European Commission President Jean-Claude Juncker talks of ‘accelerating’ Brexit negotiations, but it’s clear that Brussels is determined to be as obstructive as it can.
It’s not just Angela Merkel and Emmanuel Macron ratcheting up demands: the rot goes far deeper. This, at least, was what one former member-state minister explained to me at the Cliveden Literary Festival this weekend.
Brussels’s main worry is that if Brexit is a success it will cause a rush for the exit from other member states.
Aww... If only all men looked at their wives the way Jean-Claude Juncker looks at a glass of wine
This means that all efforts are now focused on ensuring that Britain gets the worst possible deal so we can be made an example of. Leave, and Brussels will do everything in its power to destroy us.
If the Government collapses and Corbyn is elected, that will be our punishment for daring to stand up to the elites in Brussels.
Gordon’s School in Woking, Surrey — an outstanding boarding school whose patron is the Queen — is to allow boys who self-define as female to sleep in the girls’ dorms.
I’m all for self-expression, but if I know anything about teenage boys, the school is going to find itself with a veritable trans epidemic on their hands.
Conspiracy? It just doesn't add up
If you haven’t already, I urge you to buy a copy of my colleague Quentin Letts’s hilarious new book, Patronising Bastards: How The Elites Destroyed Britain.
For one thing Polly Toynbee absolutely hates it, which is as good a guarantee of quality as you will ever get.
For another, it has the funniest and most politically incorrect description of Camila Batmanghelidjh you will ever read. She, you may remember, was the woman behind Kids Company — a charity that claimed to be helping turn around the lives of tens of thousands of children.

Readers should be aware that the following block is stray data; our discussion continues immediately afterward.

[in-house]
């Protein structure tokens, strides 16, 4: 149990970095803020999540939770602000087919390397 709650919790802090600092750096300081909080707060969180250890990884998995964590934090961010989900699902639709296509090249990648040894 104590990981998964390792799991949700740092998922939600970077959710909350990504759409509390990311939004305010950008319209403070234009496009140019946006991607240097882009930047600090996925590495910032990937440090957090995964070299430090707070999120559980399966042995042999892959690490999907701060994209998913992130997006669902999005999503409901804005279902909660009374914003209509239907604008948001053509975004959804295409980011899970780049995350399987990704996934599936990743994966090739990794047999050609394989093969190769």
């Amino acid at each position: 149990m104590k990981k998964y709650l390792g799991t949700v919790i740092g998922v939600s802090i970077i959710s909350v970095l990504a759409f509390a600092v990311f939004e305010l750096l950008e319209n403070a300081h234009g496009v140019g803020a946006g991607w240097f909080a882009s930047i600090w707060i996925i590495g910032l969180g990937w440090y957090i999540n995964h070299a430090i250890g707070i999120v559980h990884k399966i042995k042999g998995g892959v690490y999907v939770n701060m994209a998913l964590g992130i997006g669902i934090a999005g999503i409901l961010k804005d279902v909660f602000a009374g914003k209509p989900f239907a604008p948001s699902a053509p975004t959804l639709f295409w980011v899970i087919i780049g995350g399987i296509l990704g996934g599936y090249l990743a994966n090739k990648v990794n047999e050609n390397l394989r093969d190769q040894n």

In reality, Batmanghelidjh was presiding over a chaotic organisation which went bust two years ago, shortly after the Cabinet Office had approved a new Government grant of £3 million. Now Batmanghelidjh is back, promoting her own book, Kids, and claiming that the revelations (unearthed by Newsnight) that led to her downfall were all part of a Government conspiracy.
Quite why a Government would want to bring down an organisation in which it had already invested £47million of taxpayers’ money is anyone’s guess. But logic was never Batmanghelidjh’s forte.
Pupils at the Lady Eleanor Holles School in Hampton, South London, have each been given a free alarm clock to encourage them not to take their mobile phones to bed with them.
It’s a clever idea. But why don’t mobile phone providers take the initiative and offer a ‘child’ contract, where the network gets switched off between, say, 9pm and 6am? As a parent myself, I would snap it up.